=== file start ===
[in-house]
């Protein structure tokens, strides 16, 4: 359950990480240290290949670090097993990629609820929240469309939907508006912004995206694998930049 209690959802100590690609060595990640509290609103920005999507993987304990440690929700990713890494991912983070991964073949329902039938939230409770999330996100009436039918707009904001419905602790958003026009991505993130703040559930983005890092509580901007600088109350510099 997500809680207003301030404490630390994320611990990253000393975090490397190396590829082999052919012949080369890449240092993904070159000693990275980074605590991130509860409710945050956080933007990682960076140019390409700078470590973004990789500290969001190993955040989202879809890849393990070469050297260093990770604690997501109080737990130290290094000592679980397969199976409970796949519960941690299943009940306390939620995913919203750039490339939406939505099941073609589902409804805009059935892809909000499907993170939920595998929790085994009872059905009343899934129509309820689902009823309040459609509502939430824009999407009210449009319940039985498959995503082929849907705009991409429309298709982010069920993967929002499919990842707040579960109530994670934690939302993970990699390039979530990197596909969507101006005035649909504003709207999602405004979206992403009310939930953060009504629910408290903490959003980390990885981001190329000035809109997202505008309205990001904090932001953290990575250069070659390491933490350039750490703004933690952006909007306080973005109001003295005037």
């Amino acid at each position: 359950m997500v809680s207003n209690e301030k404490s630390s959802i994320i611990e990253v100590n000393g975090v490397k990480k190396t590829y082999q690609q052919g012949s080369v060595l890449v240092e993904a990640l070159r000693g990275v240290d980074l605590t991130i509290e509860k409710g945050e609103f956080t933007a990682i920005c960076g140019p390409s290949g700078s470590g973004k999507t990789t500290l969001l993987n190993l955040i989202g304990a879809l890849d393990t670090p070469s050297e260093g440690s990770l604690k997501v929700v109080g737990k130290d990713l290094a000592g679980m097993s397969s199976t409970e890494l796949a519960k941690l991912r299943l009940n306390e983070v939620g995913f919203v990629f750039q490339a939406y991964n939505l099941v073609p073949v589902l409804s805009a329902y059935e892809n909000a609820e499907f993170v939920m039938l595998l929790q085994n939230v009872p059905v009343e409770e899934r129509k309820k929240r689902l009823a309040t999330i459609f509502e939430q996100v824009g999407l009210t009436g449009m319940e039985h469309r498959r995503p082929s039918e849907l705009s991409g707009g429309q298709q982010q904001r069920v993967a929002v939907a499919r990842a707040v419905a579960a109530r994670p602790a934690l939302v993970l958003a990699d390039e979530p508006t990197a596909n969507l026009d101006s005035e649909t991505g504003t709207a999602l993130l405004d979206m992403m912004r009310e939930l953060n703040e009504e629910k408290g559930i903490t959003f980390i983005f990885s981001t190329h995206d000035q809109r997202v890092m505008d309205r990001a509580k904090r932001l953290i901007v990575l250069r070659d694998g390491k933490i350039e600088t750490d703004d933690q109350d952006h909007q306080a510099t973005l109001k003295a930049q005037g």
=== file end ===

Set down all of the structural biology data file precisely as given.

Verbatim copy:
[in-house]
């Protein structure tokens, strides 16, 4: 359950990480240290290949670090097993990629609820929240469309939907508006912004995206694998930049 209690959802100590690609060595990640509290609103920005999507993987304990440690929700990713890494991912983070991964073949329902039938939230409770999330996100009436039918707009904001419905602790958003026009991505993130703040559930983005890092509580901007600088109350510099 997500809680207003301030404490630390994320611990990253000393975090490397190396590829082999052919012949080369890449240092993904070159000693990275980074605590991130509860409710945050956080933007990682960076140019390409700078470590973004990789500290969001190993955040989202879809890849393990070469050297260093990770604690997501109080737990130290290094000592679980397969199976409970796949519960941690299943009940306390939620995913919203750039490339939406939505099941073609589902409804805009059935892809909000499907993170939920595998929790085994009872059905009343899934129509309820689902009823309040459609509502939430824009999407009210449009319940039985498959995503082929849907705009991409429309298709982010069920993967929002499919990842707040579960109530994670934690939302993970990699390039979530990197596909969507101006005035649909504003709207999602405004979206992403009310939930953060009504629910408290903490959003980390990885981001190329000035809109997202505008309205990001904090932001953290990575250069070659390491933490350039750490703004933690952006909007306080973005109001003295005037």
């Amino acid at each position: 359950m997500v809680s207003n209690e301030k404490s630390s959802i994320i611990e990253v100590n000393g975090v490397k990480k190396t590829y082999q690609q052919g012949s080369v060595l890449v240092e993904a990640l070159r000693g990275v240290d980074l605590t991130i509290e509860k409710g945050e609103f956080t933007a990682i920005c960076g140019p390409s290949g700078s470590g973004k999507t990789t500290l969001l993987n190993l955040i989202g304990a879809l890849d393990t670090p070469s050297e260093g440690s990770l604690k997501v929700v109080g737990k130290d990713l290094a000592g679980m097993s397969s199976t409970e890494l796949a519960k941690l991912r299943l009940n306390e983070v939620g995913f919203v990629f750039q490339a939406y991964n939505l099941v073609p073949v589902l409804s805009a329902y059935e892809n909000a609820e499907f993170v939920m039938l595998l929790q085994n939230v009872p059905v009343e409770e899934r129509k309820k929240r689902l009823a309040t999330i459609f509502e939430q996100v824009g999407l009210t009436g449009m319940e039985h469309r498959r995503p082929s039918e849907l705009s991409g707009g429309q298709q982010q904001r069920v993967a929002v939907a499919r990842a707040v419905a579960a109530r994670p602790a934690l939302v993970l958003a990699d390039e979530p508006t990197a596909n969507l026009d101006s005035e649909t991505g504003t709207a999602l993130l405004d979206m992403m912004r009310e939930l953060n703040e009504e629910k408290g559930i903490t959003f980390i983005f990885s981001t190329h995206d000035q809109r997202v890092m505008d309205r990001a509580k904090r932001l953290i901007v990575l250069r070659d694998g390491k933490i350039e600088t750490d703004d933690q109350d952006h909007q306080a510099t973005l109001k003295a930049q005037g």